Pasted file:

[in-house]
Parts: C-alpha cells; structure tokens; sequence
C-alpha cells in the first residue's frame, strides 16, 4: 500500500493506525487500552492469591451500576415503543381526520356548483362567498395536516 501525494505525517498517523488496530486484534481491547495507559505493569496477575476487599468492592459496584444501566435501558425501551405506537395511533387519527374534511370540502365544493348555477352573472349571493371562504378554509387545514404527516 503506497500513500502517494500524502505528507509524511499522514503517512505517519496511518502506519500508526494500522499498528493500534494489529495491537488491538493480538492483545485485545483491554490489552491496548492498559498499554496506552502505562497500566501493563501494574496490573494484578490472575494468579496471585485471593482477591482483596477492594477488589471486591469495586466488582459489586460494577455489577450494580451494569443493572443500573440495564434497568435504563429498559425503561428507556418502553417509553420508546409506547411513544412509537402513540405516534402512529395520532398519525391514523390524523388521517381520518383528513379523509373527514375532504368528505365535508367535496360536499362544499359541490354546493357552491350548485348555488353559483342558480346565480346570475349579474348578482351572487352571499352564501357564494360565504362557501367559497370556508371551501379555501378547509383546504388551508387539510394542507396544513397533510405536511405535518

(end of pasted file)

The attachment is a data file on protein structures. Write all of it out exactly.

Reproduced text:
[in-house]
Parts: C-alpha cells; structure tokens; sequence
C-alpha cells in the first residue's frame, strides 16, 4: 500500500493506525487500552492469591451500576415503543381526520356548483362567498395536516 501525494505525517498517523488496530486484534481491547495507559505493569496477575476487599468492592459496584444501566435501558425501551405506537395511533387519527374534511370540502365544493348555477352573472349571493371562504378554509387545514404527516 503506497500513500502517494500524502505528507509524511499522514503517512505517519496511518502506519500508526494500522499498528493500534494489529495491537488491538493480538492483545485485545483491554490489552491496548492498559498499554496506552502505562497500566501493563501494574496490573494484578490472575494468579496471585485471593482477591482483596477492594477488589471486591469495586466488582459489586460494577455489577450494580451494569443493572443500573440495564434497568435504563429498559425503561428507556418502553417509553420508546409506547411513544412509537402513540405516534402512529395520532398519525391514523390524523388521517381520518383528513379523509373527514375532504368528505365535508367535496360536499362544499359541490354546493357552491350548485348555488353559483342558480346565480346570475349579474348578482351572487352571499352564501357564494360565504362557501367559497370556508371551501379555501378547509383546504388551508387539510394542507396544513397533510405536511405535518